The OF Blog: A few more thoughts on the "competent" novels

Tuesday, February 19, 2008

A few more thoughts on the "competent" novels

I have been reading quite a bit during this long, dreadful waiting period for job interviews and return messages. While I haven't had the time to organize my thoughts as I would have liked (and I know I have a huge backlog of reviews to write for this blog of books coming out later this month and March), I just thought I'd share a few thoughts on a few books that I did read recently, without going into my usual explorations.

"Bad" books are the easiest to detect. The sentence construction is so sloppy, the characterizations are so flimsy, and the pace of the story is so plodding or dull as to make for a truly non-enjoyable reading experience. I don't review those books here and I usually refuse to mention them, as I follow the maxim that any publicity can benefit a book. However, when reading "flawed" books, I struggle to define just what it was that made that book so unmemorable. Unmemorable - that's the word I probably should use here to describe those books that fail to rise above the sum of its parts. Sometimes it's a matter of unremarkable prose that tries to be as "invisible" as possible and often succeeding too well at that goal (Jeff VanderMeer wrote something about that recently) and other times, as I blogged about last week, the characters are either too "weak" or "mismatched" for the story's needs.

For the first, Nathalie Mallet's debut novel, The Princes of the Cage (2007, Night Shade Books) almost was a real good read. Its main character, Amir, was placed in a mysterious, Arabian Nights-like setting of a sultan's palace/prison for the Sultan's hundreds of sons (who were engaging in a Social Darwinistic struggle to prove that one of them was the most fit for having dominion over the sultanate), with a murder mystery occurring. The ingredients were there and Amir had some potential as a character, but the prose was rather unremarkable. Things were described, events happened, 1-2-3, dominoes fall in place, and the story marches straight through to the end, with only hints of any dynamic plot developments. The writing was serviceable, but again, it was damningly unremarkable. The story just felt like an extended outline or sketch of what could have been a truly gripping tale. In the end, it was adequate when it could have been much more.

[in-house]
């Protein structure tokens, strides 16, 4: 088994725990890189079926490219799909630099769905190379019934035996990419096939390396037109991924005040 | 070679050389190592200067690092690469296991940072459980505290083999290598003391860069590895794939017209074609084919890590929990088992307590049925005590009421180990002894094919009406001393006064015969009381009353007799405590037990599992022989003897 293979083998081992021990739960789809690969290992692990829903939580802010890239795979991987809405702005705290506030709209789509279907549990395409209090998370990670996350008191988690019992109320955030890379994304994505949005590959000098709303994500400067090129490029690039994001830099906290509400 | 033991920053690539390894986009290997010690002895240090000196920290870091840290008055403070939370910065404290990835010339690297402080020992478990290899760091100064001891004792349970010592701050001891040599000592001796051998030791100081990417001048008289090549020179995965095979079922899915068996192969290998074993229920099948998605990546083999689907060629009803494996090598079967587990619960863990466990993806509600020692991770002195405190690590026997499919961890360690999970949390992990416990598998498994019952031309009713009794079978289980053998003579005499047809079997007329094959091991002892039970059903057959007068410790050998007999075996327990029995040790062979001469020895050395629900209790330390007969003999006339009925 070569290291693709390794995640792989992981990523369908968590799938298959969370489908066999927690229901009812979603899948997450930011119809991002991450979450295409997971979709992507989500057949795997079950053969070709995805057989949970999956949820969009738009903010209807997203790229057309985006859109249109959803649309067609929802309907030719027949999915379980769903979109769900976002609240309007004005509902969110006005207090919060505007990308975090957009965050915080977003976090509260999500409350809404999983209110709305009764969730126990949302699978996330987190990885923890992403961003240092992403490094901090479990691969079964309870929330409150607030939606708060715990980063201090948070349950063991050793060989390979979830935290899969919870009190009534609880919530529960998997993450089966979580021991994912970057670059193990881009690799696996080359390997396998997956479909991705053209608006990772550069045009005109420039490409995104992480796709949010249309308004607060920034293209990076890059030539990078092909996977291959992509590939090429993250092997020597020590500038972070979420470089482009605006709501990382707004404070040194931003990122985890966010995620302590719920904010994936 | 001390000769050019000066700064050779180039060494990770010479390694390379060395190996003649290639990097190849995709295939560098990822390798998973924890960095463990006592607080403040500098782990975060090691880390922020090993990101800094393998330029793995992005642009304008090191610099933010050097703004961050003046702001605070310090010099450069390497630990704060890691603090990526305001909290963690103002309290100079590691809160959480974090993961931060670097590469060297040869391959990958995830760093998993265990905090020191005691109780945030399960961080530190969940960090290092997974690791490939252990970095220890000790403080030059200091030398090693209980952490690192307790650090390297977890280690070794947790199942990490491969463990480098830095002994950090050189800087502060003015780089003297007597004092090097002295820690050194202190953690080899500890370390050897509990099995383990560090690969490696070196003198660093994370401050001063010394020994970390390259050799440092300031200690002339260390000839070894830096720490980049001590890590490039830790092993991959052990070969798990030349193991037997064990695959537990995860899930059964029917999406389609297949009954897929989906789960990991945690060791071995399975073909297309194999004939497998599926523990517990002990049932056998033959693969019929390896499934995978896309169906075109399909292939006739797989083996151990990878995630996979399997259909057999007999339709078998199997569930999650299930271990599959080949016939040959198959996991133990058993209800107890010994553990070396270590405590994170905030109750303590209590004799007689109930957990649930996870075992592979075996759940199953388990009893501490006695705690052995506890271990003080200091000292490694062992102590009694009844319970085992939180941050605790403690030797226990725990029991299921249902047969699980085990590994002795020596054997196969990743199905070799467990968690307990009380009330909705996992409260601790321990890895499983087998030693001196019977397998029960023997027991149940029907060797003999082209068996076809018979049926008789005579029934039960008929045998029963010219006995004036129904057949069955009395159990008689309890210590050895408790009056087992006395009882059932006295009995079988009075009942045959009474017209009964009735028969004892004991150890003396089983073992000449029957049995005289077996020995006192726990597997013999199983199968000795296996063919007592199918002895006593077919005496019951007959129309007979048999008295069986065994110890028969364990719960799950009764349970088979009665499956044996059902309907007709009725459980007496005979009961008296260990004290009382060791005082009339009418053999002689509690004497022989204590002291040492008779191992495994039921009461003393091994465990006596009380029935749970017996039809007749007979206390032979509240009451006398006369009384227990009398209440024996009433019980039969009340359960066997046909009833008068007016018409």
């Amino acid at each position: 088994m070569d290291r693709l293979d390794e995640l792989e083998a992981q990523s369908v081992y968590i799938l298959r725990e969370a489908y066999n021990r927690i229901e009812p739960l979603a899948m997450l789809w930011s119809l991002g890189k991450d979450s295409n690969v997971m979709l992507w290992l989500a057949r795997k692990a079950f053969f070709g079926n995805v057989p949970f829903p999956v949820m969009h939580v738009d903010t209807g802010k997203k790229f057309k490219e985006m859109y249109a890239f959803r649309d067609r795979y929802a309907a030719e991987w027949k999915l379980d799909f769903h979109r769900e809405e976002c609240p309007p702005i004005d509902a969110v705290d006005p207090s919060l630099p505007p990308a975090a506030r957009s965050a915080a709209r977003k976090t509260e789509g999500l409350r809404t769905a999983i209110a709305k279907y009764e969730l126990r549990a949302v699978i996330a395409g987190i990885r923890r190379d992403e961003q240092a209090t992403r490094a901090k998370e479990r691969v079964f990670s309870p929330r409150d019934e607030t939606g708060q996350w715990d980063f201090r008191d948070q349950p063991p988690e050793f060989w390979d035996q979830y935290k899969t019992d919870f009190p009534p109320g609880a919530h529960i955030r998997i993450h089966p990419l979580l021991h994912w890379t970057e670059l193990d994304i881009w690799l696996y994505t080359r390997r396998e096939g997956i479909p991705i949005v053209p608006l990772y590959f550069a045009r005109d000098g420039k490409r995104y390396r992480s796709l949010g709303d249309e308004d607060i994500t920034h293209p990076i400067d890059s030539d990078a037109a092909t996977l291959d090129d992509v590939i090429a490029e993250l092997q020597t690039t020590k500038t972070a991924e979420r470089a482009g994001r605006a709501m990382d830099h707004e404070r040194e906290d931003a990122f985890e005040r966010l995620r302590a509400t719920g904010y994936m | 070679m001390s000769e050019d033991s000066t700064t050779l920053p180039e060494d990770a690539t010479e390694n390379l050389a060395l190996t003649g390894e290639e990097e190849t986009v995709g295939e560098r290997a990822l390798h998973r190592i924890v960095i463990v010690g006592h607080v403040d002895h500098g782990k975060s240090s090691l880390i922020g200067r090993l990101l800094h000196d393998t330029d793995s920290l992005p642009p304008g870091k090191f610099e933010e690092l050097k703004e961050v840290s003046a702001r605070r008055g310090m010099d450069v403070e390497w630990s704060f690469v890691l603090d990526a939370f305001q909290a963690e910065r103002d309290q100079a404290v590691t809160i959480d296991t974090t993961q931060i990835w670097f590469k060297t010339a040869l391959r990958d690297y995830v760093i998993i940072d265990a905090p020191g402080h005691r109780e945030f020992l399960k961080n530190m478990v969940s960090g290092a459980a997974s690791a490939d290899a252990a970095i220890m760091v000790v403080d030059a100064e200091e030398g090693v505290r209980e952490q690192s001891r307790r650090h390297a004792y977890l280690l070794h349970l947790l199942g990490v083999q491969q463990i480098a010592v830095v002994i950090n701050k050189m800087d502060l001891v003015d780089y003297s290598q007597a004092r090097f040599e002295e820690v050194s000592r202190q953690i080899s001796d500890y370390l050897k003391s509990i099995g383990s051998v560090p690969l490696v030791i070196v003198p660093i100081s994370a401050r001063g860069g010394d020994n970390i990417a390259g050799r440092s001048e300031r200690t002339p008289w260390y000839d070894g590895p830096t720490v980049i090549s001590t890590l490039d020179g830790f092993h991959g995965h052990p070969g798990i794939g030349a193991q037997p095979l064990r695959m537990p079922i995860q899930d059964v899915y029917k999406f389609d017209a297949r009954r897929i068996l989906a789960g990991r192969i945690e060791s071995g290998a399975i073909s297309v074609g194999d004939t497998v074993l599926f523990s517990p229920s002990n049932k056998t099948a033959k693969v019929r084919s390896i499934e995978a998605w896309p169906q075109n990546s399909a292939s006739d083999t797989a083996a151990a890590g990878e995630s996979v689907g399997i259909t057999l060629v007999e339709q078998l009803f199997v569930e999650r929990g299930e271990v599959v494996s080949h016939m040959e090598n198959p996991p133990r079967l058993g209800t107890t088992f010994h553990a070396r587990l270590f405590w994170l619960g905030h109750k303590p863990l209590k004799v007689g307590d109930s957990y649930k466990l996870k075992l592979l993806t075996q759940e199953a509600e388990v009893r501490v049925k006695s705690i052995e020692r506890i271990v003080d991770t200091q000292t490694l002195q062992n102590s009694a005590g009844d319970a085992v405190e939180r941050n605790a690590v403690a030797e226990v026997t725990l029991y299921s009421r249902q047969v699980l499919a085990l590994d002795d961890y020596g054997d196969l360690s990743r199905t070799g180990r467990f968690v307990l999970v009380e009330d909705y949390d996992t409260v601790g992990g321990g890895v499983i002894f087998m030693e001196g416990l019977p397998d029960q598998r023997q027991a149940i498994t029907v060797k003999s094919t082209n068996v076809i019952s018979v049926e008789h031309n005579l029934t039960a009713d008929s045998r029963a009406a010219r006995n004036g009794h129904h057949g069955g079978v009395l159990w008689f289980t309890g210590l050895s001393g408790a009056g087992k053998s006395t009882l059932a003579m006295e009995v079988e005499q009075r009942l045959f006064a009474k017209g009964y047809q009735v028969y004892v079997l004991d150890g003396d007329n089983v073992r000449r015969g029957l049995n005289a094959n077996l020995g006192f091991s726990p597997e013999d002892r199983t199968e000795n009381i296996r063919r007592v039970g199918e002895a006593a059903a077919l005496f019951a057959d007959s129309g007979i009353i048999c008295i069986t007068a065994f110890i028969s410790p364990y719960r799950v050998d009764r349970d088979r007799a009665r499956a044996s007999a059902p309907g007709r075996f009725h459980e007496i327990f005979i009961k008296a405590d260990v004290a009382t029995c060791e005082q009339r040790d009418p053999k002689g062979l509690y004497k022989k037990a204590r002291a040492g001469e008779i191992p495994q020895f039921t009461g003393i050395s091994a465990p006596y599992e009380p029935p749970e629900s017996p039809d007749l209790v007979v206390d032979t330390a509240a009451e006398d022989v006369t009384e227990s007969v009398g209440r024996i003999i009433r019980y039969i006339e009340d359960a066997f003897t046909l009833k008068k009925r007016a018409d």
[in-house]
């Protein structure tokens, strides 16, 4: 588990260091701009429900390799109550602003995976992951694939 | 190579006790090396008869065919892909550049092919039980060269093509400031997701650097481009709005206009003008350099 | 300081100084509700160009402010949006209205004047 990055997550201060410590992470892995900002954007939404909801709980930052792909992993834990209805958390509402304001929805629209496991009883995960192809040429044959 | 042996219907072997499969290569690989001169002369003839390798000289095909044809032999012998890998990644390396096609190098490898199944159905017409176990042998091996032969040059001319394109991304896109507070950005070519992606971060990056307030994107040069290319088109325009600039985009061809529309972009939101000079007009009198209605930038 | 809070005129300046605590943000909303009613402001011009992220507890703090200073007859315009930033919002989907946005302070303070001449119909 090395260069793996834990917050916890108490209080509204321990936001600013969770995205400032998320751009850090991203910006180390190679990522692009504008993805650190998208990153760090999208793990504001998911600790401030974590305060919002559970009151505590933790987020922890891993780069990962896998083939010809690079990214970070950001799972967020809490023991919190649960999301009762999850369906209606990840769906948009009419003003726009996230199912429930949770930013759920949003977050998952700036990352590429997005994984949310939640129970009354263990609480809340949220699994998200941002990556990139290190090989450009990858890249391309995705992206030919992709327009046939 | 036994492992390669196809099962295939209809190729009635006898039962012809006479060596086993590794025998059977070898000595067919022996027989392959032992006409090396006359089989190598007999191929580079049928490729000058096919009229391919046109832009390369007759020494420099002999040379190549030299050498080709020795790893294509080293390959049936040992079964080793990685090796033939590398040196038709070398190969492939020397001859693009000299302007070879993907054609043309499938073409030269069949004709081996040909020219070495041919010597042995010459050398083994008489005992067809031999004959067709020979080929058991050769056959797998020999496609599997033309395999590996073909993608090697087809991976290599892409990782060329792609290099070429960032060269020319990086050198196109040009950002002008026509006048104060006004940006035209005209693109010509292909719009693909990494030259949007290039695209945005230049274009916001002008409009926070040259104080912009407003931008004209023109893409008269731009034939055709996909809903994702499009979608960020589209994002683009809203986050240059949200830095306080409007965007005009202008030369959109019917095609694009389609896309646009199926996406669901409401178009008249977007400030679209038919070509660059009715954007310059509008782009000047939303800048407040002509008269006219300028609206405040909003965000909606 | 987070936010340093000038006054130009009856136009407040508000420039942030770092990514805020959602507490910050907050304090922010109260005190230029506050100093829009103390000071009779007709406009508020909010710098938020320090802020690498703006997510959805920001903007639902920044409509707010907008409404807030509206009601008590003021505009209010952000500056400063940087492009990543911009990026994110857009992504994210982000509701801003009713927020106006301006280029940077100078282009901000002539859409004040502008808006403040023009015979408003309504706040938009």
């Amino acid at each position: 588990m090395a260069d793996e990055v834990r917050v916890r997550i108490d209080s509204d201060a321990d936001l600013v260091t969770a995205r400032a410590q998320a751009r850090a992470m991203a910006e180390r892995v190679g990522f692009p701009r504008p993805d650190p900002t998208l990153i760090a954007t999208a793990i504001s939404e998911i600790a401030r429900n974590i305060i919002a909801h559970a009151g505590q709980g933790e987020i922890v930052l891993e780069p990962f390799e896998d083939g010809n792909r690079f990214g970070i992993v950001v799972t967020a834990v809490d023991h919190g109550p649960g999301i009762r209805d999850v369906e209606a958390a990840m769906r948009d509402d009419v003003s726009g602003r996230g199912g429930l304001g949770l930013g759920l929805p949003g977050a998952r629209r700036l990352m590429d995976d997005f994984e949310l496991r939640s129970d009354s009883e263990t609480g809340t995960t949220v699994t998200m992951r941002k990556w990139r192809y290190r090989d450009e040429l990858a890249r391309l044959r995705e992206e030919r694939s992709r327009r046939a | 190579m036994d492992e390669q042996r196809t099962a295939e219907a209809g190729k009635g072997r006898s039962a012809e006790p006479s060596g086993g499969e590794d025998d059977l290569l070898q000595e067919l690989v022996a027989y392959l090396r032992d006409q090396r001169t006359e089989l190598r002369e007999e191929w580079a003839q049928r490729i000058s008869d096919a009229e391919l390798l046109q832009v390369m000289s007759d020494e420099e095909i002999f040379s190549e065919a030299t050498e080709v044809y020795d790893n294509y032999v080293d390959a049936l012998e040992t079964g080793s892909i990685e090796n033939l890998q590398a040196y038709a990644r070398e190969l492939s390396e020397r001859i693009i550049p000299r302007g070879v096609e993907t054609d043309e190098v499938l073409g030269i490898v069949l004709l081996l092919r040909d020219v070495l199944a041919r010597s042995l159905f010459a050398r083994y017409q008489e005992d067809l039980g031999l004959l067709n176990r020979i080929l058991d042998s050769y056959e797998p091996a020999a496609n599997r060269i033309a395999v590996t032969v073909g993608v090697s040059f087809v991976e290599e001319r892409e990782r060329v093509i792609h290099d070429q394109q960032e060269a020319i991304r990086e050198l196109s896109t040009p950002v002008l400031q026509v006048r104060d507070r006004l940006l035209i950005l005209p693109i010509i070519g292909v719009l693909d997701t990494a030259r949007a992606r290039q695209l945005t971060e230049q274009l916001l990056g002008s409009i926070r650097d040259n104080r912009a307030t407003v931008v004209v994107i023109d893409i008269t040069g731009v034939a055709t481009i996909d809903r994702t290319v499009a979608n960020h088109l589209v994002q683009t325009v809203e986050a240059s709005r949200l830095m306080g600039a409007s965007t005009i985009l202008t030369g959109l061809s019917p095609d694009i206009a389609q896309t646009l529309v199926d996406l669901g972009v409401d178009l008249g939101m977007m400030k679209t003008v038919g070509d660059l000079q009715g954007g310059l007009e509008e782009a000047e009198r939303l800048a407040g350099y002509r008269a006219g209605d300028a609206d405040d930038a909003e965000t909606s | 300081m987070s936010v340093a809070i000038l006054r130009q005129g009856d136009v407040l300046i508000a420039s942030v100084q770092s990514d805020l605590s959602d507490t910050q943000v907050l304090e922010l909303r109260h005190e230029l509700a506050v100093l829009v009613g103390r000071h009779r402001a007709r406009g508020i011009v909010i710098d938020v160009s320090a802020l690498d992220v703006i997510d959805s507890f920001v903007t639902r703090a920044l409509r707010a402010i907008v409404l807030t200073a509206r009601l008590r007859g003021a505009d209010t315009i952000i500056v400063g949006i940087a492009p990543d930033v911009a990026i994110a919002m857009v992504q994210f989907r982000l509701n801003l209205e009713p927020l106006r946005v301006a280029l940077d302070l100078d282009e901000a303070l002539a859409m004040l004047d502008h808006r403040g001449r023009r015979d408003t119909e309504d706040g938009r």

The second novel, Ann Aguirre's debut SF novel, Grimspace (February 26, 2008, Ace Books) was even more bland than the Mallet. The main character, Sirantha Jax, is supposed to be remarkable for her longevity in the field of "jumping" (via a genetic trait) ships through a sort of hyperspace called "grimspace." But one day an accident occurs and she is the only survivor but is accused of murdering the others. The blurb describes her as being "on the verge of madness," when someone mysteriously shows up in her cell, offering her a place in a rogue group. While this set up might sound intriguing, the Jax character is so devoid of "life" that I didn't feel as though she ever was truly "on the verge of madness." Couple this bland character with equally "transparent" prose and you get a story that is "just there." There is nothing overtly "bad" about it; it just is forgettable.

Now I am not one of those people who reads constantly in one genre or storytelling style, so it's not as though I feel I'm "burning out" on reading genre novels. However, one of the things that I have noticed (as have a few others here and there on the blogosphere) is that there just doesn't seem to be as much of an emphasis on writing evocative prose. Style isn't just some optional sauce that one puts on the narrative meal, but rather it is the key to making an author's story stand out among the crowd. I am much more forgiving of a distinctive novel that has some flaws in characterization and pacing than I am of a dull, competently-written story. It is a shame that more and more novels in multiple genres that I read seem to settle for being "everyman" in their prose than trying to write a memorable story that has its risks.

5 comments:

Robert said...

That's a shame about "Grimspace". I was kind of looking forward to the book. I thought it had a nice concept. "The Princes of the Golden Cage" on the other hand, seems to have gotten as many negative reviews as positive ones, so I was kind of torn about reading it. I might someday, but it's not a book that I have to read.

I understand what you're saying about writing style though. I just finished an urban fantasy novel that really impressed me--despite numerous tropes--because the writing had such flair!

Larry said...

It may be a case where I read the Aguirre book at the wrong time, although I'm just more inclined to believe that the story was nothing special - not "bad," just not anything special, which I guess is a more damning thing in the end.

Which urban fantasy novel was that, by the way?

Robert said...

Sorry for the slow reply. The book is called "Happy Hour of the Damned" by Mark Henry. I'm not sure if it's up your alley. I described it as Sex in the City meets Shaun of the Dead meets George A. Romero's Living Dead series...

Larry said...

Hrmm...sounds like a book full of irony, which is hit-or-miss with me, usually.

gav (nextread) said...

I think expectation matters a lot a bit like TV. Some are comfort watching and some are programs that challenge and alter you and sometimes they beat expections. But when they fall short you end up disapointed or at least I do. That's the double edged sword with hype. It raises your expectations.

So as long as I'm not expecting too much competent novels can be quite comforting.

 
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